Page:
There are various stances in kata. Here, they are briefly explained.


Hachiji-dachi (Natural Stance)

(Natural Stance)

Stand, separating your heels by a distance roughly equal to shoulders’ width and with the toes slightly outward. This is an ordinary and natural standing posture. This stance is the basis of all stances. Take care to not strain legs, arms, knees, hips, waists, shoulders, etc.


Heisoku-dachi (Feet-together Stance)

(Feet-together Stance)

From the natural stance, slowly bring your feet together.


Kiba-dachi (Horse-riding Stance)




(Horse-riding Stance)



(Horse-riding Stance)

Place your heels apart, and bend your knees toward the big toes of your feet. The center of gravity should pass through the center of your body and between your legs.


Shiko-dachi (Square Stance)



(Square Stance)



(Square Stance)

The distance between the heels should be almost the same as in kiba-dachi. Turn your feet as far outward as possible. Keep your spine straight, thrust out your stomach, and bend your knees deeply.


Kokutsu-dachi (Back Stance)

(Back Stance)

While bending your knees, move one leg slightly forward. Bend the knee of the supporting leg deeply. The body weight should be placed on your rear leg. Keep your body straight by thrusting out your stomach, and bending your knees deeply.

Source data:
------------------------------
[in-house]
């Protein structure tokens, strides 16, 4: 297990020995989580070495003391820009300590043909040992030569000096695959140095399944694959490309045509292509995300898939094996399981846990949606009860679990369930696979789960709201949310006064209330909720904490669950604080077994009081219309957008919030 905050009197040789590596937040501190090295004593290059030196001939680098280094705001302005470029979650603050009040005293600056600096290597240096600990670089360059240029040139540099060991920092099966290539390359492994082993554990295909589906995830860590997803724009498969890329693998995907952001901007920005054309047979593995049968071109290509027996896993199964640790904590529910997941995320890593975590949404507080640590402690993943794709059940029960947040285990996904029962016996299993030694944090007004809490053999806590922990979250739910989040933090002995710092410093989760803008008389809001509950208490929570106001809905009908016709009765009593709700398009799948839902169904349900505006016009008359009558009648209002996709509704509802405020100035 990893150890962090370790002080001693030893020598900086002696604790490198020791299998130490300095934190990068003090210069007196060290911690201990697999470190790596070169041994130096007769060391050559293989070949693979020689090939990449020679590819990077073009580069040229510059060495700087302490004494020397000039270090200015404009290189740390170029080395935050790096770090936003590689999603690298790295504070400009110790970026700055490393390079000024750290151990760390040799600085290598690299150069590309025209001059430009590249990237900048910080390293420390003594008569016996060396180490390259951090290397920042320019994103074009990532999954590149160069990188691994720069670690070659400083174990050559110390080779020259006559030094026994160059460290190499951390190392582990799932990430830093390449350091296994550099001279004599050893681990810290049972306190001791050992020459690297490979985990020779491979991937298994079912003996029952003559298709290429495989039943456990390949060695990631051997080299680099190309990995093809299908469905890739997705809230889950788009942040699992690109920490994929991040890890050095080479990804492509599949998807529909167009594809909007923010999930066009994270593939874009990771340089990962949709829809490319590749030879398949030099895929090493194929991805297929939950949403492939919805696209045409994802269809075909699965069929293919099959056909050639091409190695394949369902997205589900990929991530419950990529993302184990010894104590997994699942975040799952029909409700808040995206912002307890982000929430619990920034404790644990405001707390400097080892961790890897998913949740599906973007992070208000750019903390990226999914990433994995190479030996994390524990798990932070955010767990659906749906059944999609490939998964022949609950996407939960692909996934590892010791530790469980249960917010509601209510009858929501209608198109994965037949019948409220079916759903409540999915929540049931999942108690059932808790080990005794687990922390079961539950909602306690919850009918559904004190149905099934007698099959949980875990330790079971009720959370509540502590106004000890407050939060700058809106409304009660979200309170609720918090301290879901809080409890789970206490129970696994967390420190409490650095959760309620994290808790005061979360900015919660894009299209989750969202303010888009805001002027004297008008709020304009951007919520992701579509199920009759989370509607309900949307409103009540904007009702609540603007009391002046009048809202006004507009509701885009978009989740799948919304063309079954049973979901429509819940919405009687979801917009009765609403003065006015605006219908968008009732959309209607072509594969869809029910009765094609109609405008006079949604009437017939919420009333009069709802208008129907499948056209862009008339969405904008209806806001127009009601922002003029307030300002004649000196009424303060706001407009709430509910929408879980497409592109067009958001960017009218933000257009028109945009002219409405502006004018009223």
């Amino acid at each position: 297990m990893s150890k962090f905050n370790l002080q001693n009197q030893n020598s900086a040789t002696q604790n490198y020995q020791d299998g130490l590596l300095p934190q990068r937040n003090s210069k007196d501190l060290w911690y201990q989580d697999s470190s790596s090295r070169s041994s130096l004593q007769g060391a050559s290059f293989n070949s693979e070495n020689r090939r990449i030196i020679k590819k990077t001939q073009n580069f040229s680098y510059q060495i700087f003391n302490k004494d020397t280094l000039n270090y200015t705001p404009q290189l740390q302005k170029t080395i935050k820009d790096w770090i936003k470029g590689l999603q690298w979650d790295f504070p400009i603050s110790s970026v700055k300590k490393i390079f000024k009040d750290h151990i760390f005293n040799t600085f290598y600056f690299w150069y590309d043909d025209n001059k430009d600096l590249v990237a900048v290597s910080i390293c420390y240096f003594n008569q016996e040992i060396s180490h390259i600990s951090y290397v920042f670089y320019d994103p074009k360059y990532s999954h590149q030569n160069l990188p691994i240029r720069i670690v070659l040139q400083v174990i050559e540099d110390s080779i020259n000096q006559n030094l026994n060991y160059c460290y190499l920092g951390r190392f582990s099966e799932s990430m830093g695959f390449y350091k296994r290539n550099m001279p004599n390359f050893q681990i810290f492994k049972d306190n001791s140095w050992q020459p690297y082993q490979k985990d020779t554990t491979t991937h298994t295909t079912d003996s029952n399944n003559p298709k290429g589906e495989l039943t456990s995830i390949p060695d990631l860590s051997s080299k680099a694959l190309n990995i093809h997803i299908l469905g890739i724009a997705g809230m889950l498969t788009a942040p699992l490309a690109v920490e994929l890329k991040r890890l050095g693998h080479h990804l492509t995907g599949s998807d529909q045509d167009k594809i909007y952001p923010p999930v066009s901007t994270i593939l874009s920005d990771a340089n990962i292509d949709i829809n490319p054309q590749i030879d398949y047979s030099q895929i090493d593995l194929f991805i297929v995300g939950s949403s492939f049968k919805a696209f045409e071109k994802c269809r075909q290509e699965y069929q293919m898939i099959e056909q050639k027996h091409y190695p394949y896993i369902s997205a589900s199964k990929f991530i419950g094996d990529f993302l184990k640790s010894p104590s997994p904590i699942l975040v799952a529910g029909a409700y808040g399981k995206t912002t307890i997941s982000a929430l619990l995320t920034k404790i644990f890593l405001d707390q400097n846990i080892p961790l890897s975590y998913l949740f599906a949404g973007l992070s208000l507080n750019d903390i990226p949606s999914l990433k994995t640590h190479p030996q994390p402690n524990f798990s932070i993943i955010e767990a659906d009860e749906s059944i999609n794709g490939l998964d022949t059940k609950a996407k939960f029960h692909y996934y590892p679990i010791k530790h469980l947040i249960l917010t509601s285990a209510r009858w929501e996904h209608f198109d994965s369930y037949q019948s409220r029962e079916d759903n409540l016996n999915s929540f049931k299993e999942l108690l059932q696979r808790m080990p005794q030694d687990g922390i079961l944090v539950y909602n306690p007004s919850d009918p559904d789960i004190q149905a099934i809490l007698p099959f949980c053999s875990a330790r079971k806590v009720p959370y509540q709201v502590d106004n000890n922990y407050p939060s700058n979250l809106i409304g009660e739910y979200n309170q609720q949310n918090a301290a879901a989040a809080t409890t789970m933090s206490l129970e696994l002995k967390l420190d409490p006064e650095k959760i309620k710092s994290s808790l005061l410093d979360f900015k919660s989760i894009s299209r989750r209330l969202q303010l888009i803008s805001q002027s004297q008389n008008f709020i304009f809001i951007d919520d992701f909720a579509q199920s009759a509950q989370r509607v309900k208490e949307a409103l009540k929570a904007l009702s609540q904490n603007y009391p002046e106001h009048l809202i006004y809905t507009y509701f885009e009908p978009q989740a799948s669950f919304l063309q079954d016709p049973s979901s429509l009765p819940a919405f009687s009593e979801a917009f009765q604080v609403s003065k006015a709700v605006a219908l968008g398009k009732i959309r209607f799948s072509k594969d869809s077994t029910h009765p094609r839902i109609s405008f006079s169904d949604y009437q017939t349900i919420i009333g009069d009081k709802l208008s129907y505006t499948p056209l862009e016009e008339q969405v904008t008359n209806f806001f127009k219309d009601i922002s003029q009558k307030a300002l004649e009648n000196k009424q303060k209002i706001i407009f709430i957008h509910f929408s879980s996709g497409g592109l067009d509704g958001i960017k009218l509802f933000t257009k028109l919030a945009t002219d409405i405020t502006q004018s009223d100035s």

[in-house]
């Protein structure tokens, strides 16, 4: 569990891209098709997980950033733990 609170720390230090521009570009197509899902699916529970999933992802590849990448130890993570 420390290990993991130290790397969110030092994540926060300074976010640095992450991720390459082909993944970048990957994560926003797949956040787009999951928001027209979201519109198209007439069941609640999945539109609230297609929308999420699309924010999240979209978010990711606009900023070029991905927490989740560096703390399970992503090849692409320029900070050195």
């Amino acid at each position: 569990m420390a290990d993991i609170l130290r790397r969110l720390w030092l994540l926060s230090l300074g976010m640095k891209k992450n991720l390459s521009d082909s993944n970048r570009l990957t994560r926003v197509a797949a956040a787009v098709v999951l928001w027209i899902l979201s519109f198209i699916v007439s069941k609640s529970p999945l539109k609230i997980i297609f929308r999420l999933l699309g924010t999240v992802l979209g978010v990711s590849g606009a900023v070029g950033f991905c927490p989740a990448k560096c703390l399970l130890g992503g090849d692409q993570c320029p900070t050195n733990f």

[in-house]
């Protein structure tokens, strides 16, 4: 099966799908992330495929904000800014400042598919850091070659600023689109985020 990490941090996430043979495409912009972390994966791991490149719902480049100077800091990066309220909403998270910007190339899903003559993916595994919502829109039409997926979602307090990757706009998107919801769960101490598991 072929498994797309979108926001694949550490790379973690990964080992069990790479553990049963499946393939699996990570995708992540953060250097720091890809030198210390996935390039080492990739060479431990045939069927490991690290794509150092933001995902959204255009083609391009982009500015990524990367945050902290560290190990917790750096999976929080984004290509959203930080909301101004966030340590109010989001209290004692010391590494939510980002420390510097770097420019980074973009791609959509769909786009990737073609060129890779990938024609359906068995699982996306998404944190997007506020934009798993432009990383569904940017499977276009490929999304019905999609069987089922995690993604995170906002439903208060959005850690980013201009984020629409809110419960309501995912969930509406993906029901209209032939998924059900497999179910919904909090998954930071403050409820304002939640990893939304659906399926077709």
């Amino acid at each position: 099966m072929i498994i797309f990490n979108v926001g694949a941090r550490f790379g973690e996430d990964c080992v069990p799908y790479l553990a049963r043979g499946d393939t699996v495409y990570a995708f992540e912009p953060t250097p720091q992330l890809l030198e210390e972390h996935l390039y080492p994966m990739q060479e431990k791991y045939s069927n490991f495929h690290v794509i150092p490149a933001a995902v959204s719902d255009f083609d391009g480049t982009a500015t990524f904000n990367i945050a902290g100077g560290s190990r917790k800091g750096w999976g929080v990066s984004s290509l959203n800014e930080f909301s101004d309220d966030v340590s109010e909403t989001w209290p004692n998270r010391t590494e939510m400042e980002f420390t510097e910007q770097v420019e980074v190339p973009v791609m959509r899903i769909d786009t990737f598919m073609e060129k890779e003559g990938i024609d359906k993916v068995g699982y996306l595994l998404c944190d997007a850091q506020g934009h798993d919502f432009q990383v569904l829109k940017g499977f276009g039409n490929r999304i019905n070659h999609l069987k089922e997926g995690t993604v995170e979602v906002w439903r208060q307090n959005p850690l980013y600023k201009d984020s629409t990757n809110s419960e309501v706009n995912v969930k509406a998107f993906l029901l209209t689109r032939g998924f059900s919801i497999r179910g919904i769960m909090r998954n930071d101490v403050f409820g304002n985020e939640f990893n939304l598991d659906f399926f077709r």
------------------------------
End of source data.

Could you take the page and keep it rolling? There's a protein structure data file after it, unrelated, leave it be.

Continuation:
Nekoashi-dachi (Cat-let Stance)

(Cat-let Stance)

From the natural stance, twist your body slightly, change the positions of your feet, and bend your knees deeply, so that you are in a half-facing position against an opponent. In other words, the front leg of kokutsu-dachi is drawn toward the body. The center of gravity should be your rear leg.


Zenkutsu-dachi (Front Stance)

(Front Stance)

Bend the front knee very deeply, and let the rear leg bend slightly and naturally. The body should be straight, and the body weight should be placed almost entirely on the front leg.


Fudo-dachi (Immovable Stance)

(Immovable Stance)

From the posture of zenkutsu-dachi, bend your rear knee slightly more deeply and thrust out you stomach, so that the center of gravity is between the legs.



Offensive techniques

If karate is considered as a combating art, the techniques can be broadly classified into offensive and defensive techniques. General offensive techniques include punching, kicking, hitting, striking, and grabbing. In karate, practice mainly consists of striking and kicking.
Beginners should practice striking and kicking techniques very hard.




In karate, there are various kicking techniques, such as mae-geri (front kick), yoko-geri (side kick), mawashi-geri (roundhouse kick), mikazuki-geri (crescent-moon kick), and nidan-geri (double kick). Here, mae-geri and yoko-geri are briefly described.

There are jodan, chudan, and gedan kicks, depending on target area.


Mae-geri (Front Kick)

Practice of mae-geri usually begins from the zenkutsu-dachi. In mae-geri, it is especially important to raise the knee of the kicking leg so that your thigh touches your stomach.





Raise knee.


Kick forward

引きながら 再び抱え込む

Lower the leg